Projects include an ongoing collaboration on seal disentanglement with the Department of Fisheries Forestry and the Environment (DFFE). We undertake regular rooftop checks of all the buildings within the V&A Waterfront precinct to ensure that no seabirds or chicks are at risk. Research on the local Cape clawless otter community is ongoing. Through their monitoring and rescue efforts, our team records data used for welfare and plastic pollution research.


Water quality and pollution

The Two Oceans Aquarium conducts water quality analysis daily. A large database has been established and is being used to determine seasonal water quality trends, assist with monitoring our intake pump systems, and provide insight into our filtration systems. The Two Oceans Aquarium regularly hosts the Cape Peninsula University of Technology 3rd Year Work Integrated Learning students. Projects have investigated the presence of microplastics within the V&A Marina and in Aquarium exhibits. Using water, selected fish species, and invertebrates, we can assess levels of metals and chemicals within the Aquarium. This is critical research as anthropogenic activities in the Waterfront precinct increase.


Marine Social Science and Behaviour Change

With the University of Cardiff, we are leading the first Ocean Literacy survey in Africa, the results of which will help us establish a national network and guidelines for Ocean Literacy best practices. Our Behaviour Change research is growing as we tackle critical issues such as plastic pollution and food waste.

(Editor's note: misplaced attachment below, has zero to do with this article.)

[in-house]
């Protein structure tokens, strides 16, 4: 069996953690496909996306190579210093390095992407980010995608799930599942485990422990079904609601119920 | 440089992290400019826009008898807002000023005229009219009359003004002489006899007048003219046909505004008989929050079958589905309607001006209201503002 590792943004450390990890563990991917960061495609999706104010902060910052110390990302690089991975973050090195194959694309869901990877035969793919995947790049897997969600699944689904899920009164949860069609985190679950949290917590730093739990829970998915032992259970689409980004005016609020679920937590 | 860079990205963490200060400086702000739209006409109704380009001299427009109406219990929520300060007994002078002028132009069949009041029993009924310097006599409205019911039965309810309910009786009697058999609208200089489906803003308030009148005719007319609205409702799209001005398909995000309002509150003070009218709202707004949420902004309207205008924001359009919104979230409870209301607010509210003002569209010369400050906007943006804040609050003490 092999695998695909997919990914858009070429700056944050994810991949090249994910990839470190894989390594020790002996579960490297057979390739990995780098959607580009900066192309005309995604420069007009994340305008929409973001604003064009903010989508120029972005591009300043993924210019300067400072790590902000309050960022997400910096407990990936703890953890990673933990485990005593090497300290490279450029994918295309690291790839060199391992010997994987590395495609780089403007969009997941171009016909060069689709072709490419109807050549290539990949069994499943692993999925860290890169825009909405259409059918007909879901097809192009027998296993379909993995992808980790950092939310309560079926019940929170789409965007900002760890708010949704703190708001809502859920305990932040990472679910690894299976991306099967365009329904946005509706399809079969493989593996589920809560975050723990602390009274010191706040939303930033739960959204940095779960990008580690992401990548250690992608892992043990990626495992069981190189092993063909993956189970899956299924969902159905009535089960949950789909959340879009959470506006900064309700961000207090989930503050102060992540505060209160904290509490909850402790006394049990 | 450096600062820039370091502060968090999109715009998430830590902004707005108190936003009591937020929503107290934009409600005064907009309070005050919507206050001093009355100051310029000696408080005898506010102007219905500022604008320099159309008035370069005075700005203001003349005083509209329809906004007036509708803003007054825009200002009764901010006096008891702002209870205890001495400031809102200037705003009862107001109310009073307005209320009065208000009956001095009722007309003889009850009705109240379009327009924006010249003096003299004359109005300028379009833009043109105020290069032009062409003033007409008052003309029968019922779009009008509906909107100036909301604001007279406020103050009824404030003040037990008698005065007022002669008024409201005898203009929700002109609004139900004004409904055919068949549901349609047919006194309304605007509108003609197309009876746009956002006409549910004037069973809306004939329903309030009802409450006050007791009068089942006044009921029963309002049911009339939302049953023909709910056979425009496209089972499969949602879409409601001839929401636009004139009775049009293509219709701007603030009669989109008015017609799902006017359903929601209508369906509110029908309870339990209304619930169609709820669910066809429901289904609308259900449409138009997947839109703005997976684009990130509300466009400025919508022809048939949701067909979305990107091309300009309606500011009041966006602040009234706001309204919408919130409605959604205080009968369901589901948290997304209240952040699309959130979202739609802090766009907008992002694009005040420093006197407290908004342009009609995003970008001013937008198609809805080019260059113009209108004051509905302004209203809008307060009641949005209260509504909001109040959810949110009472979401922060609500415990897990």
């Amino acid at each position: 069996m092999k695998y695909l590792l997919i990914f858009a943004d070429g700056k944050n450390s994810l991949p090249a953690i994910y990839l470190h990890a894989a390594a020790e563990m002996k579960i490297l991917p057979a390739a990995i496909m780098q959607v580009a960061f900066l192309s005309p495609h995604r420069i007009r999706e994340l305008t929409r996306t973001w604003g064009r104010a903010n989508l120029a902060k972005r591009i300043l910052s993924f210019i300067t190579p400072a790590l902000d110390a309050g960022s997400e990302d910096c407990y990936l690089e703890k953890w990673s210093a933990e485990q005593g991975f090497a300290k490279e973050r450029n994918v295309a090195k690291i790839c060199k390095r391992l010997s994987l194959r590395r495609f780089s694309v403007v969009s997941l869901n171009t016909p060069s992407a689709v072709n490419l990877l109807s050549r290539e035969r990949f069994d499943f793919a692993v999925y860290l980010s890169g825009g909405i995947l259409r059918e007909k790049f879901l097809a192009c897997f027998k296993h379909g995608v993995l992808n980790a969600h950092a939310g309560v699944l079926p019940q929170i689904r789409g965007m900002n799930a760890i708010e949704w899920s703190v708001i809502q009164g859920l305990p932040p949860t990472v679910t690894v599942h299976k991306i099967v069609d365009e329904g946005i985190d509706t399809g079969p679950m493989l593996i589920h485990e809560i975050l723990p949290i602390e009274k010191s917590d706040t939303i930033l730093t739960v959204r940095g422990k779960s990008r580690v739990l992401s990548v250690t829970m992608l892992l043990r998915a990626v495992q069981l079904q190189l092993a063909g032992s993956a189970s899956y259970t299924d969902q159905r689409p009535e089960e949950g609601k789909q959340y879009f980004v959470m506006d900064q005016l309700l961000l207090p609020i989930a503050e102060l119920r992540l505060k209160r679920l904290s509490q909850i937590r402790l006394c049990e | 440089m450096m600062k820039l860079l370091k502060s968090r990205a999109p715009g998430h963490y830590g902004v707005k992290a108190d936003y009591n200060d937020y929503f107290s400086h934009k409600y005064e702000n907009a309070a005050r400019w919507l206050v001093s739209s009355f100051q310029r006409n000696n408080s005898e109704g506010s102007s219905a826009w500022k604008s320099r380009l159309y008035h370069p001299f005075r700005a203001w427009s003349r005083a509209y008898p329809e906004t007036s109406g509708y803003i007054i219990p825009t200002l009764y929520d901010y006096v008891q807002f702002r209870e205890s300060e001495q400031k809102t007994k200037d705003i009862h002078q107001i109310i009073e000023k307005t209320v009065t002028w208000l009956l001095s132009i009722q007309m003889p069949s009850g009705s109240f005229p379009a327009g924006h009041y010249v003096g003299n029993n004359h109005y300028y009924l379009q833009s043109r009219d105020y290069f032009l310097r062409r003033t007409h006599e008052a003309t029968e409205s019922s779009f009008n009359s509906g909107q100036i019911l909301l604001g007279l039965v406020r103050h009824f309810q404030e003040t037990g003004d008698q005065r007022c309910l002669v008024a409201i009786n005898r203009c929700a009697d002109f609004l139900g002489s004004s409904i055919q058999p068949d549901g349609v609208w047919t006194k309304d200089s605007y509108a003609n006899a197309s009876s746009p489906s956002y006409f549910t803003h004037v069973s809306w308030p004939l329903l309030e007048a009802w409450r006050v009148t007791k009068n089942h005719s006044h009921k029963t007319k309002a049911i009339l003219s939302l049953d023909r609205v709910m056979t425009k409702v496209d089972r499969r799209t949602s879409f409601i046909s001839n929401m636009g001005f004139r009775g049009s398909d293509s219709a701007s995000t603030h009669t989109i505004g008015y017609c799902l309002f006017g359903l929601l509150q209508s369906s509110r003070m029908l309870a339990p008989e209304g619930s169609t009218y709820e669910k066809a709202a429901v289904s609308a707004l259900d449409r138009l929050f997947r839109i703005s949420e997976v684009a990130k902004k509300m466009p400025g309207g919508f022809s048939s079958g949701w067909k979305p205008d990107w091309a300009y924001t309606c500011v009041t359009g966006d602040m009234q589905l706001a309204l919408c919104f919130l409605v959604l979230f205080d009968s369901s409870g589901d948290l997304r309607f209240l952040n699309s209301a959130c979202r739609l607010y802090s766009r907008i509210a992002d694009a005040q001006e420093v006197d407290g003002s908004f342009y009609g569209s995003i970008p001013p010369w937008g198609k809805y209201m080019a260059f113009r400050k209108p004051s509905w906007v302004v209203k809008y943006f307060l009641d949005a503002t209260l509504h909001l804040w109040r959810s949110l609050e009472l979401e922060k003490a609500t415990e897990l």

Research to provide evidence of our contribution to conservation through raising awareness and supporting behaviour change in visitors has been initiated. Early work in visitor research has assisted us in designing signage and presentations of several animal species, including African penguins and ragged tooth sharks.


Research publications

  • Turtles
    • Mashkour, N. et al. Nicolle, N. & Spiby, K. (2020) Disease Risk Analysis in sea turtles: A baseline study to inform conservation efforts. PLoS ONE 15(10): e0230760.
    • Ryan, P. G.,Cole, G., Spiby, K., Nel, R., Osborne, A. & Perold V. (2016). Impacts of plastic ingestion on post-hatchling loggerhead turtles off South Africa. Marine Pollution Bulletin, 107: 1–6.
  • Sharks & rays